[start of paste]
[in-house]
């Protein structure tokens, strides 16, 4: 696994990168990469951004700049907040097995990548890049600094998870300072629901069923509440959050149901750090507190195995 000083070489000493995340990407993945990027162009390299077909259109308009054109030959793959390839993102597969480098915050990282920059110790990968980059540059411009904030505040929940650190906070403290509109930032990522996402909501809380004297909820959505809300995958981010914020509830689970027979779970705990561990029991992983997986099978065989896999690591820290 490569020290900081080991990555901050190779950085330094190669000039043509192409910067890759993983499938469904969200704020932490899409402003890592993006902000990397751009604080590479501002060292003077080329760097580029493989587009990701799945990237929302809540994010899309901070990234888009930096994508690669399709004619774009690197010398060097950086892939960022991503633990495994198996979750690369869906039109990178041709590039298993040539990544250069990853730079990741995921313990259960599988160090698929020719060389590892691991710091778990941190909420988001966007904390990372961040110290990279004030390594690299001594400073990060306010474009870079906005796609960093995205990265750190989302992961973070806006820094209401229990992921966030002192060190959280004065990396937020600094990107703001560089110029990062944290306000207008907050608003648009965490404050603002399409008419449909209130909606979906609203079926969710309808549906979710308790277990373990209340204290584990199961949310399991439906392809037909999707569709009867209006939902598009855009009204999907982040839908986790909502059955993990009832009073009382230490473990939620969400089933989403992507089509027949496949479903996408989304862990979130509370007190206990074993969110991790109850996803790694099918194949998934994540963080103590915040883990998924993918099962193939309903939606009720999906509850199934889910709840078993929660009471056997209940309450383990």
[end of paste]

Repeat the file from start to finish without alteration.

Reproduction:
[in-house]
């Protein structure tokens, strides 16, 4: 696994990168990469951004700049907040097995990548890049600094998870300072629901069923509440959050149901750090507190195995 000083070489000493995340990407993945990027162009390299077909259109308009054109030959793959390839993102597969480098915050990282920059110790990968980059540059411009904030505040929940650190906070403290509109930032990522996402909501809380004297909820959505809300995958981010914020509830689970027979779970705990561990029991992983997986099978065989896999690591820290 490569020290900081080991990555901050190779950085330094190669000039043509192409910067890759993983499938469904969200704020932490899409402003890592993006902000990397751009604080590479501002060292003077080329760097580029493989587009990701799945990237929302809540994010899309901070990234888009930096994508690669399709004619774009690197010398060097950086892939960022991503633990495994198996979750690369869906039109990178041709590039298993040539990544250069990853730079990741995921313990259960599988160090698929020719060389590892691991710091778990941190909420988001966007904390990372961040110290990279004030390594690299001594400073990060306010474009870079906005796609960093995205990265750190989302992961973070806006820094209401229990992921966030002192060190959280004065990396937020600094990107703001560089110029990062944290306000207008907050608003648009965490404050603002399409008419449909209130909606979906609203079926969710309808549906979710308790277990373990209340204290584990199961949310399991439906392809037909999707569709009867209006939902598009855009009204999907982040839908986790909502059955993990009832009073009382230490473990939620969400089933989403992507089509027949496949479903996408989304862990979130509370007190206990074993969110991790109850996803790694099918194949998934994540963080103590915040883990998924993918099962193939309903939606009720999906509850199934889910709840078993929660009471056997209940309450383990």